Marijuana stocks are surging while cannabis industry supporters remain optimistic but skeptical days after a surprise pledge from President Donald Trump that he will support state marijuana programs.
“Today, we can all rest a little easier if we’re in the industry,” said David Dinenberg, chief executive of KIND Financial, a Los Angeles maker software for cannabis businesses.
“Whether there will be real change, we still have to wait and see.”
Sen. Cory Gardner, a Republican from Colorado, on Friday announced Trump had committed to support legislation codifying state rights to legalize and regulate the cannabis industry. That position is in line with what Trump said on the campaign trail, but he’s been silent on the issue as president.
Since his inauguration, Trump has let U.S. Attorney General Jeff Sessions speak for the Trump administration about cannabis. And Sessions has been both vocal and active in his disdain for legal marijuana, undoing past Department of Justice policies that protected state cannabis rights and encouraging other legislators to do the same.
That’s a major reason why Rep. Dana Rohrabacher, R-Costa Mesa, and Rep. Lou Correa, D-Santa Ana, are both continuing to pursue separate legislative fixes to the conflict between state and federal cannabis laws.
And Sessions’ harsh stance, combined with Trump’s tendency to surprise everyone, is why many California cannabis industry leaders say they’re taking the President’s promising pledge with a grain of salt.
Nine states, including California, have legalized recreational cannabis. And 29 states permit medical marijuana. But marijuana remains illegal under federal law, which still lists it as a Schedule I drug, on par with heroin.
Through early January, an Obama-era policy offered legal marijuana states some protection from federal prosecution. The Cole Memo, issued by Deputy Attorney General James Cole in August 2013, stopped federal officials from prosecuting individuals and businesses in legal marijuana states if they were taking certain steps to keep cannabis from getting to kids and the black market.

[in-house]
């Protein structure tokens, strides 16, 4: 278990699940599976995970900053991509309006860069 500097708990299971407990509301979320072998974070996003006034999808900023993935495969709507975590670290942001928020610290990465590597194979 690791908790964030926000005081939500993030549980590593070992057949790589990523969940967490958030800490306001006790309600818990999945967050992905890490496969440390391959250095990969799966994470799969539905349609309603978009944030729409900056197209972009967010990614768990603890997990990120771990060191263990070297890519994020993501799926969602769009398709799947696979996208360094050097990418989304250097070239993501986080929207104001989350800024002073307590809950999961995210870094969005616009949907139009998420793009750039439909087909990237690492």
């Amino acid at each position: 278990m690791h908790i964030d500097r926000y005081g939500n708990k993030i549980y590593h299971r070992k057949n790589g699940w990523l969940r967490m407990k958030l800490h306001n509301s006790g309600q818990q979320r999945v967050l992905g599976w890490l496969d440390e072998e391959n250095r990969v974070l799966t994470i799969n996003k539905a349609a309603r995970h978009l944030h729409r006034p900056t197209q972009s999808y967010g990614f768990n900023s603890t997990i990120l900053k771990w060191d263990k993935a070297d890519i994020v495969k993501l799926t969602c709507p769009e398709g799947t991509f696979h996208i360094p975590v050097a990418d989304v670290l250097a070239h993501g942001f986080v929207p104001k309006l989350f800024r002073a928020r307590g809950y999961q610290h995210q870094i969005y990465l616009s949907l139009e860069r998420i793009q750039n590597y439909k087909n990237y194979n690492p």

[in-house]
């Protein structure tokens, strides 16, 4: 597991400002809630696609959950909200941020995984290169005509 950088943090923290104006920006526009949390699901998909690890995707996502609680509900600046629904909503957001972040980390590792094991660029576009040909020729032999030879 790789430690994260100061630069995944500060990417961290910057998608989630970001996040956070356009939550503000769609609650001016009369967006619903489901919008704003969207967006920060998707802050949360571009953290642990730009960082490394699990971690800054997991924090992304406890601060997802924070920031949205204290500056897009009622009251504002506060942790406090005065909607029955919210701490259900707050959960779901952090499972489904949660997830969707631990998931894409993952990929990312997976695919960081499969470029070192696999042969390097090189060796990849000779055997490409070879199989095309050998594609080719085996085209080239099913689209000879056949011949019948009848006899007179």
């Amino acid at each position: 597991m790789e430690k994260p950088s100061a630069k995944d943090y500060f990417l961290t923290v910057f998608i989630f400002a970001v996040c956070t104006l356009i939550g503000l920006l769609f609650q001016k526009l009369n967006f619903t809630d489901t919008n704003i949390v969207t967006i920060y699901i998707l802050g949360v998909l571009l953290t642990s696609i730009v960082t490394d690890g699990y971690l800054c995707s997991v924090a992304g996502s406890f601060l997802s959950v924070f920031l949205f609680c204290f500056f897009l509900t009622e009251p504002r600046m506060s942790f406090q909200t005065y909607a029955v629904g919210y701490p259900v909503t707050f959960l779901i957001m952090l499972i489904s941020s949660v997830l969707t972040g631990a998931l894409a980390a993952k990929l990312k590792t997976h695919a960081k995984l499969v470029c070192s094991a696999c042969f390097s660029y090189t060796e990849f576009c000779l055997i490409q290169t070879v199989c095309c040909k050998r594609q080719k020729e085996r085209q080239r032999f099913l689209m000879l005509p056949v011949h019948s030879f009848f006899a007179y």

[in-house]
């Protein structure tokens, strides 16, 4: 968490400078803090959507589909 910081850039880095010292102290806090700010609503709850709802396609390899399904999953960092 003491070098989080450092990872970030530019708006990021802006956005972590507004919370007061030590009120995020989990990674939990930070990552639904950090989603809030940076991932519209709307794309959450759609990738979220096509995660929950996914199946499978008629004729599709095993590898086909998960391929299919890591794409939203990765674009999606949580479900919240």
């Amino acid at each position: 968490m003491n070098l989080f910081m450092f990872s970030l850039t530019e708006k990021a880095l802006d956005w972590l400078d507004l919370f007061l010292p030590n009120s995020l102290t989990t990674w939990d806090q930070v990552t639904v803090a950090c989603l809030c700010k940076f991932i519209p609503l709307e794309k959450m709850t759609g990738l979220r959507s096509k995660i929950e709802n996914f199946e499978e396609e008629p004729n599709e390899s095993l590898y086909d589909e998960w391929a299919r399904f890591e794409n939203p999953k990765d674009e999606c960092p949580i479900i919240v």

But on Jan. 4, just three days after California launched legal recreational marijuana sales, Sessions repealed the Cole Memo. That gave U.S. Attorneys in each state the authority to prosecute residents for marijuana crimes as they see fit.
That decision didn’t trigger raids on California marijuana stores, and evidence of a federal crackdown on state-legal cannabis businesses has not emerged. But Sessions’ move appears to have dampened the fast-growing industry, with the financial publication Green Market Report noting that an index of 30 publicly traded cannabis companies it tracks fell by nearly 22 percent in the first quarter of 2018.
The good news
When news broke Friday that Trump had promised to support state marijuana rights, many industry leaders said they were pleasantly surprised.
“By supporting this law, President Trump has arguably done more to advance the growth of the regulated cannabis industry than any other President,” said Isaac Dietrich, founder of the cannabis-oriented social network MassRoots.
A week ago, Aaron Herzberg, a cannabis industry attorney who’s part owner of two Santa Ana dispensaries, said he wouldn’t have predicted any progress under the Trump administration in terms of narrowing the conflict between state and federal cannabis laws. He thought the industry just needed to “button down the hatches” and survive.
Now, Herzberg’s view has changed. “There’s reason to be very optimistic that we’re going to see some movement.”
The news caused an immediate bump in marijuana stocks, which rose 8.8 percent in the final hours of trading Friday.
“Looking ahead to the second quarter, the stocks are already beginning to recover,” said Debra Borchardt, CEO of Green Market Report.
The market was no doubt bolstered by other good news in the world of weed last week.